Experiences from The Open University The Open University in the UK has direct experience working with OER through OpenLearn, research into the impact of OER through the OLnet initiative, and understanding as an institute of how OER can influence future options. We see OER as having the potential to change the practice of learners, educators and organisations in a profound way. The learner is given choice by OER of ways to learn, either as existing courses make use of the resources or much less formally through individual or group learning around and with the open resources. The practice of learning in this open way does not come naturally to everyone and methods that link together individual experiences need to be developed. For the educator this means thinking through the design and operation of an open approach to education. A key element is the release of resources with a licence that allows change and reuse leading to new forms of course based on paths, guidance and ways to learn. Institutions can evolve by offering the missing elements of support, assessment and accreditation to link the non-formal to the formal. However, there are also more radical options where new practices are needed. This paper builds on the experience we have had at The Open University in Open Educational resources. First in OpenLearn where we released content to the world for free. And then in the OLnet initiative which has a research focus that looks much more outside the Open University to find evidence. The Open University has always been open in various ways (McAndrew, 2010) and so there is an interest in new ways to make use of openness. OpenLearn provided an experiment in opening up content that had previously only been available for those paying fees. The evaluation of OpenLearn (McAndrew et al, 2009) found there were several benefits. These included accelerating innovation, establishing collaborations, and attracting new students to the University. In contrast to the inward looking work on OpenLearn, OLnet is considering the developments across all of those involved in OER. For example part of the work has been examining more that 100 reported results from OER project funded by the William and Flora Hewlett Foundation. The Hewlett Foundation has been a major catalyst for the adoption of more open approaches. Analysis of the projects over time shows a move from initial work on the concept of open content, to supporting the open provision of existing content to now work on advocacy and models of use. The concept of resources them-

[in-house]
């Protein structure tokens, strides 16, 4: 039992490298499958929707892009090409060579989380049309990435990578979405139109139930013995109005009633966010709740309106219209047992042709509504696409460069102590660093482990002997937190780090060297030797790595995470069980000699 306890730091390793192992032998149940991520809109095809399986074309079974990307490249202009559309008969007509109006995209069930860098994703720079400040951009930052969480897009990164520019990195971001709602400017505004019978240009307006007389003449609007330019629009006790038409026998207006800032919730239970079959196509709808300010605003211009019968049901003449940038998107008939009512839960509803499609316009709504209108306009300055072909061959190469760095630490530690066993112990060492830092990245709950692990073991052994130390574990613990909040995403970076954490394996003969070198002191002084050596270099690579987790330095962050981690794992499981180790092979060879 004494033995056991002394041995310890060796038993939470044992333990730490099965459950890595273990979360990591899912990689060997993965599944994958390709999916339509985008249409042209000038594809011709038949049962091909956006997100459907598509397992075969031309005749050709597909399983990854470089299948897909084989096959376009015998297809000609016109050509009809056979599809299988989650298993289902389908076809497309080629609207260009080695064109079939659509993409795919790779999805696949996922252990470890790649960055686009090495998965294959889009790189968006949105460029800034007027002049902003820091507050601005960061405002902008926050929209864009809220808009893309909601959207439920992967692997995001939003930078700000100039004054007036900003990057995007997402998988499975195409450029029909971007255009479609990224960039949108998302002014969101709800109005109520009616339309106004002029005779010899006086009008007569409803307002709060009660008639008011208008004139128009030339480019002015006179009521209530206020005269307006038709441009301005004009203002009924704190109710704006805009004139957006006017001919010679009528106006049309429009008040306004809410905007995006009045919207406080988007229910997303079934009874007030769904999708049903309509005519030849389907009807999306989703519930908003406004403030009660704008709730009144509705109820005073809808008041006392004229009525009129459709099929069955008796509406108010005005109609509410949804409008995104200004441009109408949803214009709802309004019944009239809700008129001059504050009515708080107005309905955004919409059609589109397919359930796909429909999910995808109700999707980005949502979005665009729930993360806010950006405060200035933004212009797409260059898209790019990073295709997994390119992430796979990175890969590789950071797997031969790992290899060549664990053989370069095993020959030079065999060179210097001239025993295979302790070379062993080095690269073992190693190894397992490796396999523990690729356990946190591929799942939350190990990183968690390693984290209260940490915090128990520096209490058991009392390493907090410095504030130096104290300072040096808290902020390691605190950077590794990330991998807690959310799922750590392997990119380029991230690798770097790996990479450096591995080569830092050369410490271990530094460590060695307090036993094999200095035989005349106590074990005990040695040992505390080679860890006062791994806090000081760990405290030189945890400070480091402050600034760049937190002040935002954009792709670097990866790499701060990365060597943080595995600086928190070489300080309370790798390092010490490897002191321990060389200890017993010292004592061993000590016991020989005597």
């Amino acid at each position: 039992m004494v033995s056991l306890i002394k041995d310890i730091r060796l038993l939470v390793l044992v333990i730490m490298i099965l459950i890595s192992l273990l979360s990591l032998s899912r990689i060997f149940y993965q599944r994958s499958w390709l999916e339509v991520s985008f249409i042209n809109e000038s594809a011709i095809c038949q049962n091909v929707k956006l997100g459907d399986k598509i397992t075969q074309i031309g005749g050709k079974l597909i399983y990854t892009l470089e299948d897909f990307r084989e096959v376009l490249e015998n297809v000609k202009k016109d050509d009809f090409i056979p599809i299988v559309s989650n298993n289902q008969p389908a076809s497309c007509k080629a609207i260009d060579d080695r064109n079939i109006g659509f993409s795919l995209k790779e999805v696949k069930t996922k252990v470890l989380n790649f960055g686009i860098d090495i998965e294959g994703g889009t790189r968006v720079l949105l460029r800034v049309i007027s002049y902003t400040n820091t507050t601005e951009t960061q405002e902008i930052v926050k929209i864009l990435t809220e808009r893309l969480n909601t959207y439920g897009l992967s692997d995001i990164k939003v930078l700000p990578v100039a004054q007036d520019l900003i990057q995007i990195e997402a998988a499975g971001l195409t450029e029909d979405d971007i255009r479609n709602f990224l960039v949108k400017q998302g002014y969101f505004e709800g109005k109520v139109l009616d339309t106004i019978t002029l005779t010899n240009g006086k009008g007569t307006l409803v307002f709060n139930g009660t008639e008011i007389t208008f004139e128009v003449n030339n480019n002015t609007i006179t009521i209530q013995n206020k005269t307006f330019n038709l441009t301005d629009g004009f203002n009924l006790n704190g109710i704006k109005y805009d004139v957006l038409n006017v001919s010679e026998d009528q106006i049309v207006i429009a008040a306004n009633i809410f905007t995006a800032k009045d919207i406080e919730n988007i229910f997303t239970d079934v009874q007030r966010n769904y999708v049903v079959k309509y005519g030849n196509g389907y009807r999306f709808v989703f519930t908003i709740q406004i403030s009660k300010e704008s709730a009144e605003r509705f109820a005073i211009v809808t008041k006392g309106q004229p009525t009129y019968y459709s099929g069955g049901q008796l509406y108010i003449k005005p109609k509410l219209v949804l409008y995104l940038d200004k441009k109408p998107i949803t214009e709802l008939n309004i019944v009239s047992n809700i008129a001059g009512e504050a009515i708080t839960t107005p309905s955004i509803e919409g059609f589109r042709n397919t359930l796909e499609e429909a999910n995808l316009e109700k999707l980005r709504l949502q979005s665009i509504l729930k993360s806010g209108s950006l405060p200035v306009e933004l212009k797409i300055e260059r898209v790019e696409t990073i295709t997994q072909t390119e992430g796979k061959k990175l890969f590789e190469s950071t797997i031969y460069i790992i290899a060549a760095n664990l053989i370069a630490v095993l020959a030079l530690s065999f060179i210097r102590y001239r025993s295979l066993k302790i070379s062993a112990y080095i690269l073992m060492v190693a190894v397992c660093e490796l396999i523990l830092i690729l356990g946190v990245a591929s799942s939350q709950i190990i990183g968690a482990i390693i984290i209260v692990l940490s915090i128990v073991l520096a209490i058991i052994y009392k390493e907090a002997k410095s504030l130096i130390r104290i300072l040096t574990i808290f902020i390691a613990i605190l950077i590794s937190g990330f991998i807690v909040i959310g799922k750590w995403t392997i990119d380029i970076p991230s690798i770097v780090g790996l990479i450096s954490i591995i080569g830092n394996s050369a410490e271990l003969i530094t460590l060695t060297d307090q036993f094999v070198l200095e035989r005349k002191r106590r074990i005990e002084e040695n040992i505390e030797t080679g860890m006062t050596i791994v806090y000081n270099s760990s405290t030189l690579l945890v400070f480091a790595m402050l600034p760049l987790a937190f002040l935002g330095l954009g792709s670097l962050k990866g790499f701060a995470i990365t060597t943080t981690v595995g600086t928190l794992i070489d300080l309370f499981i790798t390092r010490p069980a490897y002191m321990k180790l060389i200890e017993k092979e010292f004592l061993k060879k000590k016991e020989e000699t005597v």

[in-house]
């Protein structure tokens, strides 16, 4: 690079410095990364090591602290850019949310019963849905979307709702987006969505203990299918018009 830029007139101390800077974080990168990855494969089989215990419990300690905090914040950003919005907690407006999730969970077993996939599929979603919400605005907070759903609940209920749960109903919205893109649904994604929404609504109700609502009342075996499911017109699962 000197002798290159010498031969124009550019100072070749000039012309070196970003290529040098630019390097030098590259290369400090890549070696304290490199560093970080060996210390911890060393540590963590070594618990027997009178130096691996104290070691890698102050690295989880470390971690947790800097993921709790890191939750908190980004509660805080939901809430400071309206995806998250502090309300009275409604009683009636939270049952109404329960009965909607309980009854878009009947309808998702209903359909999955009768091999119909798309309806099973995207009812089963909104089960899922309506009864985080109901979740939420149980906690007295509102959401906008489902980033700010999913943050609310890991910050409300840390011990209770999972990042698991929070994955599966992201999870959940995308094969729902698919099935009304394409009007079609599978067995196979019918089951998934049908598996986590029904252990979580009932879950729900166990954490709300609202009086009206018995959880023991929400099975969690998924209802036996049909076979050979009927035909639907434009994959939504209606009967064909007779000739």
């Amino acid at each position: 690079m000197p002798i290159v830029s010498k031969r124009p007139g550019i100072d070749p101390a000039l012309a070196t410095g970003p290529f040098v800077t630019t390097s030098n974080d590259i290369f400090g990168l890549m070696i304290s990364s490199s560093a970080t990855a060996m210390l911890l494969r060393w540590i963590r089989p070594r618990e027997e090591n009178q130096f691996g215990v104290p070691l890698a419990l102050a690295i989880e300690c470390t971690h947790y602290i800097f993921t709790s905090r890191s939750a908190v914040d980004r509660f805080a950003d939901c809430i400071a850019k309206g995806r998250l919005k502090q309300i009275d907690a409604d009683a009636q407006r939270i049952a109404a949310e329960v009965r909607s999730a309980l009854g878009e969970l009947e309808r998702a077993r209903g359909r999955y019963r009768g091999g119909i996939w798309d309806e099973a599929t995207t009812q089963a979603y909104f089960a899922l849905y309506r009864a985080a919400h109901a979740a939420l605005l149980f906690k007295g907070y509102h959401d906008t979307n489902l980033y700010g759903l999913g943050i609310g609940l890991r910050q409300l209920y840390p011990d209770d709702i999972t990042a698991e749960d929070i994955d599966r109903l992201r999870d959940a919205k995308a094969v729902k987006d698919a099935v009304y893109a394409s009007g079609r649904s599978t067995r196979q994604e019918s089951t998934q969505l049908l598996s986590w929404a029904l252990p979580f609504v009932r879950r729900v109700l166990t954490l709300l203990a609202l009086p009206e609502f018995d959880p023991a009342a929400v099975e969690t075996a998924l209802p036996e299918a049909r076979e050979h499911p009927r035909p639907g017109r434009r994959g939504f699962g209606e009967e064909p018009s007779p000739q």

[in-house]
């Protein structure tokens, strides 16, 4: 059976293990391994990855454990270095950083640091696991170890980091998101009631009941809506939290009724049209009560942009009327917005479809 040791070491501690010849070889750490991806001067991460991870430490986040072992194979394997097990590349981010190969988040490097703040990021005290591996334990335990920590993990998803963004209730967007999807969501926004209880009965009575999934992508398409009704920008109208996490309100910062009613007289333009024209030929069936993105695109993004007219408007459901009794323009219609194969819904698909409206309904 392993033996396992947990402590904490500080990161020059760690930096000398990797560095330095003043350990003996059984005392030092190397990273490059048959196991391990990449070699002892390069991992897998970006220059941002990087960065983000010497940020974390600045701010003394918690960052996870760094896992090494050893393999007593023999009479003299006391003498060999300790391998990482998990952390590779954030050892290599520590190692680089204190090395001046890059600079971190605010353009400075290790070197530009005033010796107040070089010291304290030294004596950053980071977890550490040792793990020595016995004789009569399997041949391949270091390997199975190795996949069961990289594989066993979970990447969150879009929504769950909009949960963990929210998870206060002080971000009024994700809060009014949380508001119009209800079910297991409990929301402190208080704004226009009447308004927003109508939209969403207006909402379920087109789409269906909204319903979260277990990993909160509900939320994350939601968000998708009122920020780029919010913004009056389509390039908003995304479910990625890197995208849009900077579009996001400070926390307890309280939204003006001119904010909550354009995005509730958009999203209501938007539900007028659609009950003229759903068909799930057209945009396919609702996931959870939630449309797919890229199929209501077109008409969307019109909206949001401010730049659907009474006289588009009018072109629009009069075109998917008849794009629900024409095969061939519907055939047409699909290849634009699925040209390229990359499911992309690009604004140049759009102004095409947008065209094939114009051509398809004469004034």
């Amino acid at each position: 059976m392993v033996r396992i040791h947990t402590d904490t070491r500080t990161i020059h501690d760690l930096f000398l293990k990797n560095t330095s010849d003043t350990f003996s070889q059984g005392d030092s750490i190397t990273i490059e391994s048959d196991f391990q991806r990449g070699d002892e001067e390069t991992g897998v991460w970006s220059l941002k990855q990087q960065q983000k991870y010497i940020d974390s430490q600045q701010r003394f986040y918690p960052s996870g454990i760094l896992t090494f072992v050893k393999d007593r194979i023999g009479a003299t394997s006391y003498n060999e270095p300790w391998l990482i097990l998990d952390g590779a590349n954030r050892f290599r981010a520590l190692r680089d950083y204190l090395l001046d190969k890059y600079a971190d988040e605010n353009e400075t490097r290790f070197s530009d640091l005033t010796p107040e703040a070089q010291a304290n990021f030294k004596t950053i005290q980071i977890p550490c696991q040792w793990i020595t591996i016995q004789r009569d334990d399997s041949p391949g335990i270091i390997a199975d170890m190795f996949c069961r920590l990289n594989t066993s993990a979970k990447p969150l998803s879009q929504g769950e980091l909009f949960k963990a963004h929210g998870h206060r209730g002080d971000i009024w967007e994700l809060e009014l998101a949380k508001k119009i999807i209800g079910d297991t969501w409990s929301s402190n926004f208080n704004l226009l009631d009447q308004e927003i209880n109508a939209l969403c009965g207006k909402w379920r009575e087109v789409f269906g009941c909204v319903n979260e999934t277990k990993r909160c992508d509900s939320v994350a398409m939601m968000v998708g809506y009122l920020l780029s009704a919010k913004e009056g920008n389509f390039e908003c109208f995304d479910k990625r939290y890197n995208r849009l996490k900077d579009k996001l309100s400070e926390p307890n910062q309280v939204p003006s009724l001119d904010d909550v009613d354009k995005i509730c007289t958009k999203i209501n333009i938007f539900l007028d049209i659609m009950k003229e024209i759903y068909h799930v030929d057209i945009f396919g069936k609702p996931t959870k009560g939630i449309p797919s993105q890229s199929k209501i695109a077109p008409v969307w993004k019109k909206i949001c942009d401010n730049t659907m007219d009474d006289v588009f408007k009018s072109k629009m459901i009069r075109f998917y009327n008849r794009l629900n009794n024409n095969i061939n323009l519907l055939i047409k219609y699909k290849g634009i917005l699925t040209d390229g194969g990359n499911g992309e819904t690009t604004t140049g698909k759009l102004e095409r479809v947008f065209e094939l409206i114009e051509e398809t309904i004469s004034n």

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From the field selves as the core of openness is gradually being augmented with the concept of Open Educational Practices (OEP), notably through the work of the EU funded Opal project (Ehlers, 2011). In other words; how does the presence of approved and free resources change the operation of individuals and institutions?